The cuts are expected to be spread around the bank's offices across the world, but it is feared some workers in the City will lose their jobs as the global investment arm is decreased from 11,000 to 9,000.
Mr Hester will leave later this year and will receive 12 months' pay and benefits worth £1.6 million and the potential for a £4 million shares windfall from a long-term incentive scheme. But he will receive no bonus for 2013.
He said: "We are now in a position where the Government can begin to prepare for privatising RBS. While leading that process would be the end of an incredible chapter for me, ideally for the company it should be led by someone at the beginning of their journey."
Chancellor George Osborne said Mr Hester should be commended for "having brought RBS back from the brink" following its taxpayer bailout at the height of the financial crisis.
He said: "When Stephen Hester took on the job at RBS in 2008 it was a bust bank with a broken culture and posed a huge risk to financial stability. RBS today is safer, stronger and better able to support its customers. I want to commend Stephen Hester for everything he has done to make this turnaround possible."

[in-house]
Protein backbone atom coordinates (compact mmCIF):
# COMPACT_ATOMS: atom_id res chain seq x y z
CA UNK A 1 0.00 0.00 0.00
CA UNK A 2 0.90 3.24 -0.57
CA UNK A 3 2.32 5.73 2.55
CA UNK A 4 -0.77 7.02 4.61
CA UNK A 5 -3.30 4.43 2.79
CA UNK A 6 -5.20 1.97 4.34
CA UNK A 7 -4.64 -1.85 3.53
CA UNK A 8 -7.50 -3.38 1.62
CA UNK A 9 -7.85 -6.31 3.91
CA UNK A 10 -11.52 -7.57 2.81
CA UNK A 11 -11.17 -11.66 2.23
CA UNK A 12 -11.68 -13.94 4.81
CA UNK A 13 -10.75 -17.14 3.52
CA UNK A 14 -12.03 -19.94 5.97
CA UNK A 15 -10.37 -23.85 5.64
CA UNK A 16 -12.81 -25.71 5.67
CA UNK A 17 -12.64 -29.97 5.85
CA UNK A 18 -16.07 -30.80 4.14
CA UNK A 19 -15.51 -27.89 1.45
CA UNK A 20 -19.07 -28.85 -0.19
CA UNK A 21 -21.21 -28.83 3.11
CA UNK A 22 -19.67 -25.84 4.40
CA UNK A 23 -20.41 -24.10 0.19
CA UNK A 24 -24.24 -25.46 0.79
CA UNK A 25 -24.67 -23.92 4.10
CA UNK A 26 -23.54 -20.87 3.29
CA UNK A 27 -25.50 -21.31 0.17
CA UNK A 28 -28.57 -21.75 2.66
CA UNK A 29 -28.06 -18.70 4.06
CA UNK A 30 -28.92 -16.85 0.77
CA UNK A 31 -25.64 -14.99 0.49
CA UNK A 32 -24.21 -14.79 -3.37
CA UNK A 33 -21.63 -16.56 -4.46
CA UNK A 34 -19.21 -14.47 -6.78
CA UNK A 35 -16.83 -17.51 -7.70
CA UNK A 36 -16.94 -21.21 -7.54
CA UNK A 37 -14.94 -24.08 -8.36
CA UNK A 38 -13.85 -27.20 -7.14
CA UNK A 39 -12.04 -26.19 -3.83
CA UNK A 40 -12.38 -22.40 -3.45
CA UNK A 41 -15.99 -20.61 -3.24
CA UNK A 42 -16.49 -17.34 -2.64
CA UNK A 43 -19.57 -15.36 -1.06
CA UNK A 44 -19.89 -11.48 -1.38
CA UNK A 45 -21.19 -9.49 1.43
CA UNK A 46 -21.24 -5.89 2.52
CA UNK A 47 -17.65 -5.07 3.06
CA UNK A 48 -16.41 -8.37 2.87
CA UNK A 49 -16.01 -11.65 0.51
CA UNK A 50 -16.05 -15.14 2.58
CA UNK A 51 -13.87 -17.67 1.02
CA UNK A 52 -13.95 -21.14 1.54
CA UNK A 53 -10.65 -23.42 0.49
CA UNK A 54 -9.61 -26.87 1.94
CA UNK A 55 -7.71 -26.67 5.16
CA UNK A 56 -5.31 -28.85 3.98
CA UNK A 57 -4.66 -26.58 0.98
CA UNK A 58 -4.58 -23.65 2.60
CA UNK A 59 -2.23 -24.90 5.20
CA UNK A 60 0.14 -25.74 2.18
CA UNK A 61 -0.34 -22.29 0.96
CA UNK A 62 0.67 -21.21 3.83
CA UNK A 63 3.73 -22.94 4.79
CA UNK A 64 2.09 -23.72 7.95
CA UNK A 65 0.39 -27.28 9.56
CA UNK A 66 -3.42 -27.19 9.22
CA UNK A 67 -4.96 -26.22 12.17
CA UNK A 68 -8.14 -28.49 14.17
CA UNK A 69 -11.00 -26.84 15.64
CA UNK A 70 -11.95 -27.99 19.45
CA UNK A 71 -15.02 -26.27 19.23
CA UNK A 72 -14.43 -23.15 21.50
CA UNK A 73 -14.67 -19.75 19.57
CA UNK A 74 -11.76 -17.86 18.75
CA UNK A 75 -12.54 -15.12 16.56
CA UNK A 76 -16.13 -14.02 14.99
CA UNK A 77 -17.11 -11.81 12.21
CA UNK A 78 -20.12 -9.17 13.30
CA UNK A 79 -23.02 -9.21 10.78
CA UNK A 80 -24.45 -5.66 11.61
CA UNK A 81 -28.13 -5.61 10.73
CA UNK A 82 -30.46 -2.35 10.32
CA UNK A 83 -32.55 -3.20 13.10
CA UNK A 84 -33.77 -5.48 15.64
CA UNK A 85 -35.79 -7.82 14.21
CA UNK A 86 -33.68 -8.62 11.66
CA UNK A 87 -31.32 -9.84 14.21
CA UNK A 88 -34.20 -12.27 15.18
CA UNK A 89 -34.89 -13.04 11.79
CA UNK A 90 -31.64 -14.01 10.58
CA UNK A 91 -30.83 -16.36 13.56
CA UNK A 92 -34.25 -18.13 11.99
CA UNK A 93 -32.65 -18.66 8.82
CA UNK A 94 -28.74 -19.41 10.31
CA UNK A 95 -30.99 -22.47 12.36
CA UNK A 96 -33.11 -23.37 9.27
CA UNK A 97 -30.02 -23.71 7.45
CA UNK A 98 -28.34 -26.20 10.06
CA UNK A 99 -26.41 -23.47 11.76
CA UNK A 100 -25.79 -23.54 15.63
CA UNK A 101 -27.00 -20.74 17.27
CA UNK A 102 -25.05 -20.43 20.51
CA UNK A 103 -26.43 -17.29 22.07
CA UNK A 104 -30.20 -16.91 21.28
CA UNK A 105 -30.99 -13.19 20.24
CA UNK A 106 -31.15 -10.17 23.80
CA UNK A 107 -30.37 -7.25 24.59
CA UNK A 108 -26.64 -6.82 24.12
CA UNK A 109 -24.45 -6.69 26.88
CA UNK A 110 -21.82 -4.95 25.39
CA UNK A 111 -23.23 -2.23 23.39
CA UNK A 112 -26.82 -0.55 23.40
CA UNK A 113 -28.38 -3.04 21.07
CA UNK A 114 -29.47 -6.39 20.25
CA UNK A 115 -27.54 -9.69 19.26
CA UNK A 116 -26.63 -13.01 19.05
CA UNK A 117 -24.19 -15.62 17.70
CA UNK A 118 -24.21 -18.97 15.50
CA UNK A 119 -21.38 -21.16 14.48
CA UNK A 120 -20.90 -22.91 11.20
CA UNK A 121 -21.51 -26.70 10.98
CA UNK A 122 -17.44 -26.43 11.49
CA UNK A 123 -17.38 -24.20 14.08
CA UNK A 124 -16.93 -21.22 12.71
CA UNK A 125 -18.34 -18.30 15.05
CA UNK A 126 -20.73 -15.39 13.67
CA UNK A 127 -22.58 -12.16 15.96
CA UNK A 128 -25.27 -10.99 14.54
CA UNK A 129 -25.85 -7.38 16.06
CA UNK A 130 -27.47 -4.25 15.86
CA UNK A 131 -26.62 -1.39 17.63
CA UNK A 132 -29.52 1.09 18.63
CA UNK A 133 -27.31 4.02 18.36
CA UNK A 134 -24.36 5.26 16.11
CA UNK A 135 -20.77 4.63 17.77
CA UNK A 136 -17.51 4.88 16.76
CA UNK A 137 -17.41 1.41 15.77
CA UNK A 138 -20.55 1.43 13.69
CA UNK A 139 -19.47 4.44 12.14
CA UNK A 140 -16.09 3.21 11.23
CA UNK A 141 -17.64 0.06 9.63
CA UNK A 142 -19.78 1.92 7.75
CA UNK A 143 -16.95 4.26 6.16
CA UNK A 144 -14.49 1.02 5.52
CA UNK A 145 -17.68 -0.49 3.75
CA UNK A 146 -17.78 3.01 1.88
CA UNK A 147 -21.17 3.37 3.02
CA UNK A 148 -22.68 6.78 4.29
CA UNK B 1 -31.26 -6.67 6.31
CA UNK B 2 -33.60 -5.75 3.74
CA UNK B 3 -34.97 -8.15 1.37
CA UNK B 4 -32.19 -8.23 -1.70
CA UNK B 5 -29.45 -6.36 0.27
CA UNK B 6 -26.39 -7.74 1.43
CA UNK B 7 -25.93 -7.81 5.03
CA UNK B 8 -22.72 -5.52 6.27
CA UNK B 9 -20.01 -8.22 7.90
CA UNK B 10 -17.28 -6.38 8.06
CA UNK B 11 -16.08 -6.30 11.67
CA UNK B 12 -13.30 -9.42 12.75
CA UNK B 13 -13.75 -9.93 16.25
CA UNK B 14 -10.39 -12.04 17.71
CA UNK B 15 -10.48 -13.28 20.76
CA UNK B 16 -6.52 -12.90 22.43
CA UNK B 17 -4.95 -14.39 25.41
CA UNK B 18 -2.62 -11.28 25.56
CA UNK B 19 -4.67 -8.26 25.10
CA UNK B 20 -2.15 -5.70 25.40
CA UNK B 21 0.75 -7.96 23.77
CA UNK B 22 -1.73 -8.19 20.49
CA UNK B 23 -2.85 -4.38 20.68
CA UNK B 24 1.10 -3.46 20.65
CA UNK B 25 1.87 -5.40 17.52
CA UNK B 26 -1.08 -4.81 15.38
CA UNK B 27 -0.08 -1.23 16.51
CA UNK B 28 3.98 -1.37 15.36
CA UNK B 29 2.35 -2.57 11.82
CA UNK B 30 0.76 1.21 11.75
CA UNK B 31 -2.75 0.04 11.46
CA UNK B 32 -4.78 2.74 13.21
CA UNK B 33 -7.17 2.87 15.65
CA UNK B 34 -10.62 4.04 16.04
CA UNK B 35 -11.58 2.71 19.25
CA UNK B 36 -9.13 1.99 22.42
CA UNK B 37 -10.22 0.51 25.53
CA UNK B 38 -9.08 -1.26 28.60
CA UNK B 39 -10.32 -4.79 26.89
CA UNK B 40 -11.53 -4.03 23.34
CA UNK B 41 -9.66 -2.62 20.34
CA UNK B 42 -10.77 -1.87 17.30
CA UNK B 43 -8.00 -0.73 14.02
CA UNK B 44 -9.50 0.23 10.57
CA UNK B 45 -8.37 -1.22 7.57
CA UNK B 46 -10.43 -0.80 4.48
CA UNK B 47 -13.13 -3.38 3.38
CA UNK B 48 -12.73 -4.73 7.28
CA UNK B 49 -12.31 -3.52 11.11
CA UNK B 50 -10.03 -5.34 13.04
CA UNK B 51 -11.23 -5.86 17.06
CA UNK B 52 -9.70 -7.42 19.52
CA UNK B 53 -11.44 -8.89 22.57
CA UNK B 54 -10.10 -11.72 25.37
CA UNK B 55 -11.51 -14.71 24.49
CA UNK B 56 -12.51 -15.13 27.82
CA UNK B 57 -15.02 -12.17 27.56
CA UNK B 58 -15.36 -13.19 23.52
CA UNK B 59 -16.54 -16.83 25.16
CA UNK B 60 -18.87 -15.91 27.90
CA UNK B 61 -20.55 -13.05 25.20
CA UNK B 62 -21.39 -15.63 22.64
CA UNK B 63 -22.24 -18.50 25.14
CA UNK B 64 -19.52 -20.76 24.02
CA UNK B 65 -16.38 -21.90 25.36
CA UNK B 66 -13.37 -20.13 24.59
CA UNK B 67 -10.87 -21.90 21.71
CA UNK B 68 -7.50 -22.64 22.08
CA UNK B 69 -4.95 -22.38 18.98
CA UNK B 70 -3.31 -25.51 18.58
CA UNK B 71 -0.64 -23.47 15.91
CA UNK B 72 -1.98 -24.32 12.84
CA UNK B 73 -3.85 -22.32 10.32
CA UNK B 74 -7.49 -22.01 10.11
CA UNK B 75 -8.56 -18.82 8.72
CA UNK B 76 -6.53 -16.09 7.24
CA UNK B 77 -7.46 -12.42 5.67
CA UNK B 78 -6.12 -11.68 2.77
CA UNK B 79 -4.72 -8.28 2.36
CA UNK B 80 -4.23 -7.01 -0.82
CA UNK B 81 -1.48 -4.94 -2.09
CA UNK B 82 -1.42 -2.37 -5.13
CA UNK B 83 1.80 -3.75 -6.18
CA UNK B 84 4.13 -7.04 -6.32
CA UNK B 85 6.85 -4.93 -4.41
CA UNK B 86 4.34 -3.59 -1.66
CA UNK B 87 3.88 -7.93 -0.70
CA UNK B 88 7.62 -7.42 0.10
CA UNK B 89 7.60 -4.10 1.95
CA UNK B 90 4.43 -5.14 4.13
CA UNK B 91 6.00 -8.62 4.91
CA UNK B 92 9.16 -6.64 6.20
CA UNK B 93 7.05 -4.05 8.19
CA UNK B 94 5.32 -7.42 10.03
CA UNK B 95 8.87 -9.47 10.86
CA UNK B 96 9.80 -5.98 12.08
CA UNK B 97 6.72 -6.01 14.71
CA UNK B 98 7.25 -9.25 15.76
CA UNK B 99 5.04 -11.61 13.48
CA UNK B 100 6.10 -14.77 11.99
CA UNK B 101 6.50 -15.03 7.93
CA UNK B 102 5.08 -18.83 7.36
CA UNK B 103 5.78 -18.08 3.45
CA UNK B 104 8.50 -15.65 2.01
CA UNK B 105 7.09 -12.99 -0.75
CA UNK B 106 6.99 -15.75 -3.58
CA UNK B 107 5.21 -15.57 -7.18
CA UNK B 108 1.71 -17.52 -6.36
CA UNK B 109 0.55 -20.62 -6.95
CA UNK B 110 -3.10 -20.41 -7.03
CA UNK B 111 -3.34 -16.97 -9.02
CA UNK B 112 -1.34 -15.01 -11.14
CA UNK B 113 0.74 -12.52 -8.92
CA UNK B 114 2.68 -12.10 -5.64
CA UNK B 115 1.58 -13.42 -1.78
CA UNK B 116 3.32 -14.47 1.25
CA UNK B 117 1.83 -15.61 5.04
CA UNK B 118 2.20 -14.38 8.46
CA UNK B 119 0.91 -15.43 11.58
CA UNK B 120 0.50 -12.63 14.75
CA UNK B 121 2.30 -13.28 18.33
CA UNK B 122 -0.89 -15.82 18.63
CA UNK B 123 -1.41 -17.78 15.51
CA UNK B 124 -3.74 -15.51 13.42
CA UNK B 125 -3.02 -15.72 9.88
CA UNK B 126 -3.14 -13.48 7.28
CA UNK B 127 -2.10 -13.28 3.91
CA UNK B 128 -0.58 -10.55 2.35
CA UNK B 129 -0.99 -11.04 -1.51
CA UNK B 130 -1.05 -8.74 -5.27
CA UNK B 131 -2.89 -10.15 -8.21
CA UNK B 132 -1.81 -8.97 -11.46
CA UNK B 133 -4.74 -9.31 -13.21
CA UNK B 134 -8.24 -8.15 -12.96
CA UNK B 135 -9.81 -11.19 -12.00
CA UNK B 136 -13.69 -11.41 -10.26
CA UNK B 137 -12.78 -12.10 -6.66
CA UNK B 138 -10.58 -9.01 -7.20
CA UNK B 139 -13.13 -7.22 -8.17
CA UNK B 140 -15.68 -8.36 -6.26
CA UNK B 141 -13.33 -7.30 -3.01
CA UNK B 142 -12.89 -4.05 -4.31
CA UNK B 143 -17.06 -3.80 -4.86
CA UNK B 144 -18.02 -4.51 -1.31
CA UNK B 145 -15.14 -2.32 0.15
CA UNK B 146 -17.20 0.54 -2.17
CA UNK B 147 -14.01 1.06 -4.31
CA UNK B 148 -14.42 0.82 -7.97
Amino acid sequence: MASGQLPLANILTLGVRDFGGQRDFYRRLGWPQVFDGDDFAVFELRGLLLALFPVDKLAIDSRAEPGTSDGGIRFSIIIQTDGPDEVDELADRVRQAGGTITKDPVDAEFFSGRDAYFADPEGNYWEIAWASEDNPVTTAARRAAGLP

Mr Hester told reporters it had been the board's choice for him to make way for someone new to lead the bank through privatisation and that he had been prepared to carry on.
He said he was "co-operating amicably and will stick around as long as they need me" before going on holiday. But he admitted having "some human regrets" about not completing the bank's transition to private markets. RBS has launched a search for his successor and Mr Hester will continue in his role until December, unless a successor is in post earlier.
"I have been pretty clear that I suppose I feel torn about this - I feel a sense of loyalty to the company and I want to do what is right for the company. If that was to lead the company through privatisation, I wanted to do that."